Jump to Content

Summary

Summary

FACTUAL INFORMATION An A340 aircraft was enroute from Melbourne to Singapore and was approaching the boundary between the Melbourne and Brisbane flight information regions (FIRs). The aircraft would be transferred from Melbourne centre to Brisbane centre at PAVKO, a position northwest of Alice Springs. The Melbourne sector controller co-ordinated the Alice Springs position and level with the appropriate Brisbane sector in accordance with air traffic control (ATC) procedures. The Brisbane sector was being manned by a controller undergoing a check after returning from a period of leave. He was being supervised by a rated controller who had completed an "on the job training" instructor course. The controller being checked had 14 years experience in ATC while the supervising controller had 12 months experience in ATC. When the aircraft's position report for Alice Springs was passed by Melbourne, the Brisbane controller recorded the actual time and level in the box allocated on the flight progress strip (FPS) for the "previous position". The controller did not transfer the level recorded to the box on the FPS allocated for "altitude/flight level". Nor, did he "cock" the FPS in the strip bay. Cocking of FPS is one of the means available to provide a reminder for further action by controllers. The supervising controller expected the controller being checked to cock the strip to act as a reminder to transfer the altitude to the appropriate box on the FPS. Controllers "cock" a FPS by placing it half out of the bay. In this way, the out of place FPS acts as a visual cue and requires a physical action for it to be restored to the correct location within a bay. The supervising controller did not notice that the controller had not completed the FPS correctly and that no reminder action had been taken. The Melbourne controller instructed the crew of the A340 to contact Brisbane centre at PAVKO. The crew acknowledged the instruction but did not contact the Brisbane sector controller when the aircraft reached PAVKO. The two Brisbane controllers did not notice that the aircraft had not called at PAVKO as co-ordinated. Approximately 15 minutes after the A340 was estimated to have reached PAVKO the controllers handed over responsibility for the sector to a new controller. Traffic was light at the time and the handover/takeover of the sector was completed without any specific mention of the A340. After the handover/takeover, the on-coming controller expected further co-ordination on the A340 as the "altitude/flight" level box did not have a level. Also, he was only scanning the last two digits of the PAVKO estimate and did not notice that it indicated that the aircraft should have already passed the position. He believed the aircraft had a further 25 minutes to go before reaching PAVKO. Twenty minutes later the new controller noticed that the level on the FPS for the A340 had been annotated in the "previous position" box but had not been transferred to the "altitude/flight level" box. He commenced checks to establish communications with the aircraft. The controller sought confirmation from Melbourne that the aircraft had passed Alice Springs. He was advised that the A340 had passed Alice Springs an hour ago. The controller then requested the crew of another aircraft in his sector to attempt to contact the crew of the A340. The crew of this other aircraft were able to contact the crew of the A340 by radio and, shortly after, normal air-ground-air communications were restored. There was no conflicting traffic while the aircraft was out of communication with ATC. ANALYSIS The supervising controller expected the controller being checked to perform to a high degree of efficieny because of the latter's long period of ATC experience. Consequently, he did not monitor the controllers actions as closely as he would have for a less experienced controller. The two Brisbane controllers were nearing the end of their shift and this may have caused them to relax their vigilance in completing tasks. Consequently, neither controller completed their respective tasks in a satisfactory manner. The handover/takeover would appear to have been conducted in a cursory manner due to the low traffic levels and the supervising controllers expectations of the other controllers performance. This aspect of expectation carried across to the on-coming controller who did not check the FPS. However, once the new controller recognised the error on the FPS he was able to quickly recover the situation. The reason for the crew of the A340 not contacting Brisbane centre at PAVKO as instructed could not be ascertained. SIGNIFICANT FACTORS 1. The controller being checked did not annotate the FPS correctly. 2. The controller being checked did not ensure that all aspects relating to the sector were covered in the handover/takeover. 3. The supervising controller did not adequately monitor the actions of the controller being checked. 4. The crew of the A340 did not transfer to the Brisbane centre frequency at PAVKO as instructed. 5. The on-coming controller did not adequately check the flight progress strips after taking over responsibility for the sector.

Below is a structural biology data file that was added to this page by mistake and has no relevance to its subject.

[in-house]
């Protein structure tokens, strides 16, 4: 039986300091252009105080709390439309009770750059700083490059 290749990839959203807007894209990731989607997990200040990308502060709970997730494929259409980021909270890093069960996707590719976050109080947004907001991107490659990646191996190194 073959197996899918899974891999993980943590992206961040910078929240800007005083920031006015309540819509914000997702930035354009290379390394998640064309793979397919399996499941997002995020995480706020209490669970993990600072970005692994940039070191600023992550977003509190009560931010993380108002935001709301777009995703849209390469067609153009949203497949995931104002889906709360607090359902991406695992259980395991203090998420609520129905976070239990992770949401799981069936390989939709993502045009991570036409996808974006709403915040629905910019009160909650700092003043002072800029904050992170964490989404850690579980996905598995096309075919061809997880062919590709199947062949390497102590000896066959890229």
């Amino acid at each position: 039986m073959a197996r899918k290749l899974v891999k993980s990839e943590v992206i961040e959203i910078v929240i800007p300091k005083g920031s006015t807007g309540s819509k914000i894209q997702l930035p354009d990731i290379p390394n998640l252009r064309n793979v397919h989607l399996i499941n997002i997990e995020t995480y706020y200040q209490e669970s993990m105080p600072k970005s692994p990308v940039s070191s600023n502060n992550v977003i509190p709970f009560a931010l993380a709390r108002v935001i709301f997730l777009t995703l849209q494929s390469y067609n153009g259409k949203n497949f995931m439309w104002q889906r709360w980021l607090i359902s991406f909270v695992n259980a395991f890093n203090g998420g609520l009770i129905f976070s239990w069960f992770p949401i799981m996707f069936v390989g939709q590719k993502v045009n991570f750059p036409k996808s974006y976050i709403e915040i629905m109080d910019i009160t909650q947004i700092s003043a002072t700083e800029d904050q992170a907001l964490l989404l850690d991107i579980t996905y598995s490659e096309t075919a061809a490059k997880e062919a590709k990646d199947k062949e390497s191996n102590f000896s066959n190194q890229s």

Share this page Comment